Forced Marriage Unit – Foreign & Commonwealth Office www.fco.gov.uk/forcedmarriage
Freedom Charity www.freedomcharity.org.uk
Domestic Abuse National Helpline (24 hour line) 0808 2000247
Karma Nirvana helpline 0800 599 247

NB: Some details have been left out to protect the victim’s identity.

Holly Burton – Bedfordshire Police VEO

“Police career is what you make of it”

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PC Esther Carroll joined Bedfordshire Police in 2002 and has committed her policing career to protecting vulnerable victims of domestic abuse, honour based violence, forced marriage and female genital mutilation. She has received two Chief Constable’s Commendations for her Forced Marriage investigations and a ‘True Honour’ award by the Iranian and Kurdish Women’s Right Organisation.

Esther is retiring this month and she took some time to reflect on her incredible career and contribution to the force.

Before I joined the police I tried a number of career paths, Although they weren’t what I was looking for in my life, the experience definitely helped me with being the best police officer I can be. Continue reading

Protecting victims of forced marriage: Police Officer Esther Carroll

I was working in the domestic violence unit in 2007 when we started to see more and more reports of what is now known as honour based abuse. It’s a very difficult area to police, as a lot of the reports were just that, reports, with victims not wanting their families to be prosecuted. We set up an honour based abuse unit, following advice from the Foreign and Commonwealth Office, with the Luton All Women’s Centre playing an instrumental part. Honour based abuse can take any form; physical or emotional abuse, forced marriage, female genital mutilation, rape and in extreme cases, murder.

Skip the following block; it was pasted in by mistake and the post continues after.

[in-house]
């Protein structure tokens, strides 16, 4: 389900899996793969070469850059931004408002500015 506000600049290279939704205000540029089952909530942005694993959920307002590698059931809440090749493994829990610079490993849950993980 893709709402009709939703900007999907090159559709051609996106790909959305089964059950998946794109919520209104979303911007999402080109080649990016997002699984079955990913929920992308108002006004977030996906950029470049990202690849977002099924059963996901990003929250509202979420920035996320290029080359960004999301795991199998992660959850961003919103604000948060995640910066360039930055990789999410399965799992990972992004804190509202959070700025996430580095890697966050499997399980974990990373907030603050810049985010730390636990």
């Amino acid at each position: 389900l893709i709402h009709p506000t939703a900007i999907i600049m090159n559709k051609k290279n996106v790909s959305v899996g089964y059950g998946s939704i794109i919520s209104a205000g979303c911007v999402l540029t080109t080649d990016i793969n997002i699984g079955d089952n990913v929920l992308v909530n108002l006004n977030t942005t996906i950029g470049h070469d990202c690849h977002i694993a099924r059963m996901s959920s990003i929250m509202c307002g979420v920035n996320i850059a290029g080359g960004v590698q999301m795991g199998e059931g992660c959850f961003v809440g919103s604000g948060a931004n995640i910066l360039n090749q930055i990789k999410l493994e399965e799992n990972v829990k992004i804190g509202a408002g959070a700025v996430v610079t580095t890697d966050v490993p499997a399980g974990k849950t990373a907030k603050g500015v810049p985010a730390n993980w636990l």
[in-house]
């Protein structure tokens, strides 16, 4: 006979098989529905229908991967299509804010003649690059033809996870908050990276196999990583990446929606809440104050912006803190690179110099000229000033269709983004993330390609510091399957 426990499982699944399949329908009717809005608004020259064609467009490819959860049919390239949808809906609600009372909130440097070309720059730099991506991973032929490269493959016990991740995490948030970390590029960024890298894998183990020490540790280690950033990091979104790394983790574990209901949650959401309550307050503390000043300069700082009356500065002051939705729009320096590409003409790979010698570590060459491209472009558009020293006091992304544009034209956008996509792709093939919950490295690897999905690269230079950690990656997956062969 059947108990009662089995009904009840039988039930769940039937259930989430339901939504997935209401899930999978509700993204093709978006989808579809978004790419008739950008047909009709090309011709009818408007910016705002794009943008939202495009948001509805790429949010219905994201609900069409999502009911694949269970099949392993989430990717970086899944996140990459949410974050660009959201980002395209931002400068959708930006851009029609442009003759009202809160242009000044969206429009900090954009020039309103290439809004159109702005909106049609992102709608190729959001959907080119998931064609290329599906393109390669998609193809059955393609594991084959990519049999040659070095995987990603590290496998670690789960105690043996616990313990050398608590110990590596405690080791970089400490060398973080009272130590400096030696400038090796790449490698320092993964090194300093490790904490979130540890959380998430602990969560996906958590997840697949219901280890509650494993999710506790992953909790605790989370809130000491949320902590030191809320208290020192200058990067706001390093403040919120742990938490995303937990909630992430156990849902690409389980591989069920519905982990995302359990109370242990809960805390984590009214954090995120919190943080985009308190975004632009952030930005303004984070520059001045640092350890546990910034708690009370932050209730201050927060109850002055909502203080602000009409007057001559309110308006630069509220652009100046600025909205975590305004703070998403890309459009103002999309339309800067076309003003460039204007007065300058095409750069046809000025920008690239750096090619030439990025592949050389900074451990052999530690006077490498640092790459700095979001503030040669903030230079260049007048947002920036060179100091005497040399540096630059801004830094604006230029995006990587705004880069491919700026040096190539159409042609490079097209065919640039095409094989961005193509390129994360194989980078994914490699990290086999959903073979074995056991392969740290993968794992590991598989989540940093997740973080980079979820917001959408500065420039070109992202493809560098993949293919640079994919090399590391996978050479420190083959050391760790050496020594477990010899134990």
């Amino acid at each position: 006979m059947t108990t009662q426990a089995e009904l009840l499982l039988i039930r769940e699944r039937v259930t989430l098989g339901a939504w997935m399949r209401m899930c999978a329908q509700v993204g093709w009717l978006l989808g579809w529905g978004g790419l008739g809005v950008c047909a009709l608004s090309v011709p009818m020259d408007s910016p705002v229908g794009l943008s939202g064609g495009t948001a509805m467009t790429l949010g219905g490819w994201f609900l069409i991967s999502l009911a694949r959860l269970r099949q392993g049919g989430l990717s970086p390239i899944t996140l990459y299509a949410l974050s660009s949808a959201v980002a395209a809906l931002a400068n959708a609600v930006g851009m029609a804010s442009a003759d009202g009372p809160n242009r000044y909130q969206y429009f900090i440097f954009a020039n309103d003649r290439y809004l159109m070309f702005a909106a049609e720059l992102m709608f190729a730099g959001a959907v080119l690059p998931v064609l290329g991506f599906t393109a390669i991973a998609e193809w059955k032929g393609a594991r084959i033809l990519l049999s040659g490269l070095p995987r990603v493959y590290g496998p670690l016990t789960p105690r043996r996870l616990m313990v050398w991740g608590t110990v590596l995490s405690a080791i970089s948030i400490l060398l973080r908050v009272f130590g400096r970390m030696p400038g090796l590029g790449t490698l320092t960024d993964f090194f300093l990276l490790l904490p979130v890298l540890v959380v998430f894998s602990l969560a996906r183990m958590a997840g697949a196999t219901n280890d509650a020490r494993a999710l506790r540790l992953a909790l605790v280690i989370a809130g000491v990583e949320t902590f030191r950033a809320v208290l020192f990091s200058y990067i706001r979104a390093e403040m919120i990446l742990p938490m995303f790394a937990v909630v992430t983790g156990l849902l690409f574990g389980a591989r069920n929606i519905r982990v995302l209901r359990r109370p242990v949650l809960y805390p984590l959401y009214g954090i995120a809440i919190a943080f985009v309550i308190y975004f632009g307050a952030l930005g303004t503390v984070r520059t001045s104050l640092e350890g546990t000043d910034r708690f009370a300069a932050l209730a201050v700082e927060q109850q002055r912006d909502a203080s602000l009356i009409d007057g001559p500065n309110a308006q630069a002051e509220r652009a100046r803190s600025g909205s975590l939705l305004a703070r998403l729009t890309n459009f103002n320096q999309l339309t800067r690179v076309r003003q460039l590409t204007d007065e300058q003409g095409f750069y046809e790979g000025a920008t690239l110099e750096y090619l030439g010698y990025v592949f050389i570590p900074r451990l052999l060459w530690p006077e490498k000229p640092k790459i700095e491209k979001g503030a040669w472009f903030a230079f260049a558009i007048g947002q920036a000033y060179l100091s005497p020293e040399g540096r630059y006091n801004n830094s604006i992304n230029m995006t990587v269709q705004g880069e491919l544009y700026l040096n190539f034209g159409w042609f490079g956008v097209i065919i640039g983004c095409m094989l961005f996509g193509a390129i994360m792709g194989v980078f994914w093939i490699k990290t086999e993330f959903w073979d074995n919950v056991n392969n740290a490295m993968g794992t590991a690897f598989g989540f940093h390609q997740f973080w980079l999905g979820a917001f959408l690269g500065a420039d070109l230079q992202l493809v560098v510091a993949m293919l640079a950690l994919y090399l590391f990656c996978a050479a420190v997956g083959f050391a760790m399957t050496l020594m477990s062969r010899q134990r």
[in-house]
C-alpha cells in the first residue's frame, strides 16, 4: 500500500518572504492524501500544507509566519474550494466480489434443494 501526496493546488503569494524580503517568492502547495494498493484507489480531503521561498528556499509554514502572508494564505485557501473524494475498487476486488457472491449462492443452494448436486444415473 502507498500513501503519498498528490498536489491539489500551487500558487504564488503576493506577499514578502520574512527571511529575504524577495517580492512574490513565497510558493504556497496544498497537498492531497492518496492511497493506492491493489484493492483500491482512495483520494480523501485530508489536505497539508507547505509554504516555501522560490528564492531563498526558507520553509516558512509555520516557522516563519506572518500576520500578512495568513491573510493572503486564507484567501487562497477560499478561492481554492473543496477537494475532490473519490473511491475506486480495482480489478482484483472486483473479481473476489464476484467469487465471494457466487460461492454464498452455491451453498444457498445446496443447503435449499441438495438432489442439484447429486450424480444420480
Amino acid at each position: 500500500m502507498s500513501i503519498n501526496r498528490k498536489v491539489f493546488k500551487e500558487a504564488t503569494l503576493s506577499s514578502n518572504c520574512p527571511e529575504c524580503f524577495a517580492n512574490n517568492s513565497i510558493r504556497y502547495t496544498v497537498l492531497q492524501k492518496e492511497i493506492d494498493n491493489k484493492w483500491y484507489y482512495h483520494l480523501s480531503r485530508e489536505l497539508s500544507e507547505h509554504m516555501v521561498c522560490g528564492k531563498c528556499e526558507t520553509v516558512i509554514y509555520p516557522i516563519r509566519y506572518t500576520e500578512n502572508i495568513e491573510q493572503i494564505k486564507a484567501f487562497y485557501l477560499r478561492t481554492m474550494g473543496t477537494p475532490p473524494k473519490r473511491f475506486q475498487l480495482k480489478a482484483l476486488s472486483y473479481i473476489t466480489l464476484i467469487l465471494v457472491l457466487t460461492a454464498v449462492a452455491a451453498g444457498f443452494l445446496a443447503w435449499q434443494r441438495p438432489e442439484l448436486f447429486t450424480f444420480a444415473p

When I meet victims for the first time, I take their DNA and fingerprints; just in case the worst does happen. We take them somewhere to keep them safe, often a hotel, until refuge is found, sometimes for several days. Victims need a friend; when they are first taken away from their families, friends, school, college, university, work, this is when they are at their most vulnerable. They are often isolated, lonely and frightened.

I’ve always thought policing is not just about fighting crime and disorder, it is also about offering friendship; reaching out just that little bit further and having empathy, so that victims feel able to open up. I give them my phone number to and speak to them whatever time of day it is. I hope that by being accessible and by being their first point of call that  can help keep them away from danger.

Sometimes I get a call or text or email out of the blue, saying ‘thank you’ or ‘you saved my life’. I know then that the victim has become a survivor and this is why l do the job that l do.

Police Officer Esther Carroll has been protecting women from forced marriage since 2007 and was given the ‘True Honour’ award by the Iranian and Kurdish Women’s Rights Organisation (IKWRO) for her work with victims in March.